75 million for a new rent supplement program for tenants in financially distressed housing projects;

480 million for annual assistance payments under the Section 8 and public housing programs on top of the $1,195 billion requested by the administration (The increase in total budget authority would exceed $11 billion.);

125 million more for the section 312 rehabilitation loan program on top of the 245 million requested by the Administration (The Administration request was a fourfold increase over the 1978 level.);

71 million for operating assistance payments to pub- lic housing projects on top of the $729 million re- quested by the administration;

51 million in increased payments under the Urban Homestead Programs;

20 million to establish a new congregate housing program.

in addition to these funding increases are the unrecorded carryover funds and the fluctuating contract authority programs. That is, money which was not spent last year is held on to and so adds to the next year'@ potential expenditures.


Since 1949 the United States has assumed a larger role in helping the poor. However, a concept of housing need is a social,not a market criterion, dependent not upon market forces but the whims of public policy. The result of the change in policy is that minimum housing standards in the U.S. have changed drastically. No longer accepting the 1949 standard 's of one room per person and adequate plumbing (hot water, toilet, and bath or shower), federal law now demands in addition to this a satis- factory level of housing maintenance services from the landlord, and that only a modest proportion of income be spent on rent-- regardless of how low income may be. A decent neighborhood now includes regular and satisfactory sanitation services, ade- quate police, fire, and health services, schools, libraries, public transportation, and recreational facilities. The racial crisis of the 1960's precipitated the elimination of barriers to the freedom of movement of black families into any section of the community. Thus, if gains seem small to some, it is in part because a good deal more is demanded now from federal urban programs. This demand was reflected in a recent HUD bulletinlO which announced that housing per se should no longer be empha- sized. Instead, federal progFamsshould encompass all problems external, but contributory to the housing situation: pollution, mismatch of jobs and skills, poor schools, crime,loss of jobs, poverty, fiscally strained budgets, flight of people and in- dustry, eroding tax bases, obsolete physical structures, limited housing choices, racism and discrimination, and a spate of others all of which aim at the revitalization of the nation's urban areas. In a recent speech,11 the President affirmed and expanded on this, stating that there must be an extension and improvement of existing programs which involve all levels of government. The President stressed the need for flexibility and the ability of the local government to respond to all of its problems, that is, in fighting the nation's urban problems, the federal govern- ment should not have to pay an ever increasing proportion of local expenditures as 'it has been doing over the past 16 years.12 To some however,- there is no limit to this conunitment; Repre- sentative John Conyers, Jr. (D-Michigan), for example,states:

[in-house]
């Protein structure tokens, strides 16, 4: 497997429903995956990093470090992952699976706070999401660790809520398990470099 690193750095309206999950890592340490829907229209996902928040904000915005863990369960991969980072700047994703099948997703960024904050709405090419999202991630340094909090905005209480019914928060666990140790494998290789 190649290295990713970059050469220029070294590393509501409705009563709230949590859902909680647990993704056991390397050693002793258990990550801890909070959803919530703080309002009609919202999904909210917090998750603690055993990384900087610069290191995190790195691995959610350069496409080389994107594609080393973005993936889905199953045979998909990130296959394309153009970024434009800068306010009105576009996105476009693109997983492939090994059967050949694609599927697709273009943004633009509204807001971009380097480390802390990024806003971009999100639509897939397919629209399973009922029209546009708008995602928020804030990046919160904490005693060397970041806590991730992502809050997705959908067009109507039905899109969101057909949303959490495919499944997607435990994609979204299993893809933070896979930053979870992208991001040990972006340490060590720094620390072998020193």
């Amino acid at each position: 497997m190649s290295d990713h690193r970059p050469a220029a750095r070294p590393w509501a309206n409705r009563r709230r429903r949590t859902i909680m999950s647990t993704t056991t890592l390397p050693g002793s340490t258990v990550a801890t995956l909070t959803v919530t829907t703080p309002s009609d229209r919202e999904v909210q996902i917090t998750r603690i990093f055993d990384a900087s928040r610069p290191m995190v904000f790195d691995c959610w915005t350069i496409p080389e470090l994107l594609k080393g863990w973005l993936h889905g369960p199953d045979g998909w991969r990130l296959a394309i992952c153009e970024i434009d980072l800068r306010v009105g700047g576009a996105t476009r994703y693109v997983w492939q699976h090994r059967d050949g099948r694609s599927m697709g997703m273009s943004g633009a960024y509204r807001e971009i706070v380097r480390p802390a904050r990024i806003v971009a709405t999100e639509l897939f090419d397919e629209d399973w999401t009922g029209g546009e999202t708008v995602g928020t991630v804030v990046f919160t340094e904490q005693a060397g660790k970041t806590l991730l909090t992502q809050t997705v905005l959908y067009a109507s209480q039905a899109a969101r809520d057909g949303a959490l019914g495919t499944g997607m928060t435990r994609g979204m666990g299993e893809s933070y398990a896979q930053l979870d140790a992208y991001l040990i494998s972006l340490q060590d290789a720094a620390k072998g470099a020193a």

The one explanation for the glaring failure of all the (federal housing) programs which has perpetually eluded policy makers is that when they try to solve the Nation's housing ills in isolation, without attacking all the other problems that stem from social inequality, such attempts are doomed from the start.

Nothing short of a full-employment program, one assuring each worker the right to a job at livable wages, will -solve the riddle of housing.

Because of legislators like Conyers, and our inexorably expanding commitment to the poor, the question for many sup-. porters of housing is no longer one of whether there should be a housing program, but rather how extensive it is going to be.


while not providing for full-employment, S. 3084 does greatly expand upon housing services for the handicapped, the frail elderly, and the poor--both urban and rural. In addition,it would provide the funds to upgrade the housing stock of those persons unable to provide for themselves a decent living en- vironment. Supporters of S. 3084 believe it represents a major effort to refine and strengthen the nation's housing and com- munity development programs. This effort has as its goal the rejuvenation of our cities, both large and small and the assurance that every American-family will be able to have decent and affordable shelter.14 Further, they suggest that this leg- islation builds on several themes:

The first is the commitment to the restoration and preservation of the existing housing stock;

A second primary theme that runs through this bill is the continued recognition of the needs of our elderly and handicapped citizens;